A few days ago in the forum sent a post: "Use et form to create more intuitive student performance analysis" (hereinafter referred to as "score analysis"), http://bbs.wps.cn/thread-21963426-1-1.html. Many altar friends are interested in the functions involved in the text. I'll send you another one today. Explain some of the related functions as a supplement to the previous text.

The functions involved in the previous article are mainly: SUMIF, COUNTIF, Sumproduct, VLOOKUP. These functions are often used in statistical analysis of scores, which can be useful for teachers. We have one by one ways to come.

First, SUMIF function

The role of the SUMIF function is to sum several cells, ranges, or references based on a specified condition. Its syntax is SUMIF (a range of cells used for conditional judgment, a decision condition consisting of numbers, logical expressions, etc.), a cell, range, or reference that needs to be summed. Take the table shown in Figure 1 as an example.

Figure 1

We want to display the scores of the 2 students in the table in the D13 cell. The analysis can see the student's class in the B2:b11 cell area, and the language score is distributed in the D2:d11 cell area. So, according to the syntax of the SUMIF function, we only need to enter the formula in D13 cell =SUMIF ($B $: $B $11, "Class 2, D2:d11)" on it. The parameter "Class 2" is the judgment condition, $B $: $B $11 is the range of cells that provide logical judgment, and D2:D11 is the range of cells that are actually summed. Therefore, the formula "=SUMIF" ($B $: $B $11, "Class 2", D2:d11) "can be translated to: in the B2:b11 cell value is" Class 2 ", the corresponding D column cell data are summed.

In the analysis of results, the formula "=SUMIF ($B: $B, $Q $3,d:d)" is easy to understand: The value in column B is equal to the Q3 cell, and the corresponding D column cell is summed.

Second, countif function

The role of the Counit function is to calculate the number of cells in a range that meet a given condition. Syntax is similar to the SUMIF function: COUNTIF (a statistical condition for the range of cells in which you want to calculate the number of cells that meet the criteria). Where statistical conditions can be numeric, tabular, or text. The simple understanding is countif (where to count, according to what counts).

The table shown in Figure 1 is still taken as an example. If we enter the formula "=countif" ($B $: $B $11, "Class 2"), then naturally you can get the number of cells in the B2:B11 range with the value "Class 2". Therefore, D14 cell to Statistics 2 class language average score is much simpler, only need to input formula "=d13/countif ($B $: $B $11," 2 classes ")" OK.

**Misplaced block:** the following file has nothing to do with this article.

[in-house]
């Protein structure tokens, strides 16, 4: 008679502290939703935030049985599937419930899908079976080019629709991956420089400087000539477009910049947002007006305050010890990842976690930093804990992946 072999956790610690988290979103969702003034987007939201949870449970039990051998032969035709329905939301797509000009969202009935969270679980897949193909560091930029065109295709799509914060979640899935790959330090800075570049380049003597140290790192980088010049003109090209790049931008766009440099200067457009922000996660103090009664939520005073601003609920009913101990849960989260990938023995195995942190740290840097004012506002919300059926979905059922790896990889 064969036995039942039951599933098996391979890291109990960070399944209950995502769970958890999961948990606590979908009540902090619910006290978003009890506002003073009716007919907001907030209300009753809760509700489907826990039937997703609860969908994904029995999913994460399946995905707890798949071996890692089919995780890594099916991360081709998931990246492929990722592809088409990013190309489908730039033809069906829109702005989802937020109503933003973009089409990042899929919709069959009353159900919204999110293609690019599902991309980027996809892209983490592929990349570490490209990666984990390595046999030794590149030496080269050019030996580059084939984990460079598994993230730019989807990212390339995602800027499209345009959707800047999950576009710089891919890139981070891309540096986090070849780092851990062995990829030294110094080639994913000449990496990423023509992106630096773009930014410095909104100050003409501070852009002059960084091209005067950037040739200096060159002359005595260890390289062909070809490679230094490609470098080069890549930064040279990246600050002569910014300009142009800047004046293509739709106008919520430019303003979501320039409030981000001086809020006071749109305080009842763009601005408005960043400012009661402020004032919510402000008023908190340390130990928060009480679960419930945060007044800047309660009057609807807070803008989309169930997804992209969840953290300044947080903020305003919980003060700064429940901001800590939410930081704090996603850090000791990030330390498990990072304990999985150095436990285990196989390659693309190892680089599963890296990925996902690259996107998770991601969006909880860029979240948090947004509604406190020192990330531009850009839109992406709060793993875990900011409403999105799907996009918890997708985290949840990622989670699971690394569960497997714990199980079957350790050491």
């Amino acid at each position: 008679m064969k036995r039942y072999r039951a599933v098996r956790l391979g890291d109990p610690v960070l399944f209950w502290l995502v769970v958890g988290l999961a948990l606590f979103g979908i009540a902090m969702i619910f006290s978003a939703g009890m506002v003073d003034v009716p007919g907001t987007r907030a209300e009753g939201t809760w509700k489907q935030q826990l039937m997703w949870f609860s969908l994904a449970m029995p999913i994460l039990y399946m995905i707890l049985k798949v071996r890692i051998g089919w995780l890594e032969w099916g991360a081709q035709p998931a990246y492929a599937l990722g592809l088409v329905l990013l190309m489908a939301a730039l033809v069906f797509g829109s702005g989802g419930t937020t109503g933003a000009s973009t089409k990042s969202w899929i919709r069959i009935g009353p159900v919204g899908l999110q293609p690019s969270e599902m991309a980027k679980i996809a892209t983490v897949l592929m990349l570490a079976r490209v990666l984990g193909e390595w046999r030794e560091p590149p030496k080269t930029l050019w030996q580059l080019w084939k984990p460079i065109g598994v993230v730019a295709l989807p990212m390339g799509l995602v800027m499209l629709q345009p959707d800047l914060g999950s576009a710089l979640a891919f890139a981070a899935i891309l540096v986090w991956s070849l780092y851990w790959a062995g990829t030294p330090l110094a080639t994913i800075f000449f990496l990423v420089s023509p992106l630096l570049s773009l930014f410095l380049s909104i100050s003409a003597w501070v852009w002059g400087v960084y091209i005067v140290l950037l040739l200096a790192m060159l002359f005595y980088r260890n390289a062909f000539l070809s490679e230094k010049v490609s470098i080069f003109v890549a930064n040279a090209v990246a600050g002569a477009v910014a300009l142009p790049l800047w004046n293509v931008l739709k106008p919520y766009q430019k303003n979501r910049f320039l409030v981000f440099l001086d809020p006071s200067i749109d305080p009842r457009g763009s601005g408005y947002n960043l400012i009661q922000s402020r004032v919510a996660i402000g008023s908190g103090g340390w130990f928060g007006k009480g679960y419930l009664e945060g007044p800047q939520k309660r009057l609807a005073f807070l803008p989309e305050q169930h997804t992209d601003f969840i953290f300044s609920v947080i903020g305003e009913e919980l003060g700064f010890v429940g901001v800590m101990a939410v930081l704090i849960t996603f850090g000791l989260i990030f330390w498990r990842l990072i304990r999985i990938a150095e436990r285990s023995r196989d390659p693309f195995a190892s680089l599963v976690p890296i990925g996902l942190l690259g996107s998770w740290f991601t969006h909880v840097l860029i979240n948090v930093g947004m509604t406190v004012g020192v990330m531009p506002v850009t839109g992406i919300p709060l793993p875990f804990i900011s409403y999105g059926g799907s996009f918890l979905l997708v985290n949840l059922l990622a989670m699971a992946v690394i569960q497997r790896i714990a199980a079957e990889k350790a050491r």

Three, sumproduct function

This function can be used for multiple condition counts, that is, to calculate the number of cells that meet 2 or more criteria. Its syntax is sumproduct (condition 1) * (Condition 2) * (condition ...)). The table shown in Figure 2.

Figure 2

If we want to count the number of male teachers with the title "Medium High" in the table, just enter the formula "=sumproduct" (q2:q11= "Male") * (r2:r11= "medium High") in the cell. I believe that the meaning of the formula is clear in comparison with tables and formulas.

The table in Figure 1 shows "class" in column B and the language score in column D. If you want to calculate the pass rate for the 2-class language subjects, you need to first count the number of cells that meet the two criteria. Conditions 1:B listed as "Class 2", the Condition 2:d column is greater than or equal to 60 points. The formula "=sumproduct ($B $: $B $11=" 2) * (d2:d11>=60)) "can meet the requirements, and then divide by the number (COUNTIF ($B $: $B $11," Class 2 ")) is not the pass rate?

Performance analysis of the "excellent rate" is such statistics, but the score from "60" to set the results on the line.

Four, VLOOKUP function

The role of the VLOOKUP function is to find a specified number in the first column of a table or array of values, and thus return the numeric value at the specified column in the current row of the table. Its syntax is VLOOKUP (lookup values, data tables, column ordinals, matching criteria). A "lookup value" refers to a value that needs to be looked up in the first column of a datasheet, which can be a numeric value, a reference, or a string of text. Datasheet is a reference to a range or range name for a datasheet in which you want to find data. Column ordinal is the column ordinal in the datasheet where the matching data is to be returned. The match criterion is FALSE to return an exact match, and if TRUE or omitted, an approximate match is returned, that is, if an exact match is not found, the maximum value less than the lookup value is returned.

Or, for example, more clearly. Suppose we want to know what the title of "Teacher 04" is in the table shown in Figure 2. Then we can enter the formula in the cell "=vlookup" ("Teacher", P2:r11,3,false), and the result is the carriage return, as shown in Figure 3.

Figure 3

The meaning of a formula is to find a cell in the first column of the P2:r11 range that has the value "teacher 04" and return the third column of data in its row. A comparison of the table is clear.

In the VLOOKUP function in "score analysis", another function column () is used, which returns the number of columns in which the cell is located. For example, the formula "=column (D3)" Result is "4". Column (), without any arguments, returns the number of columns in which the current cell is located.

All right, the functions involved in the analysis of grades are basically finished. How to have the opportunity to practice, must be able to appreciate the fun of using these functions.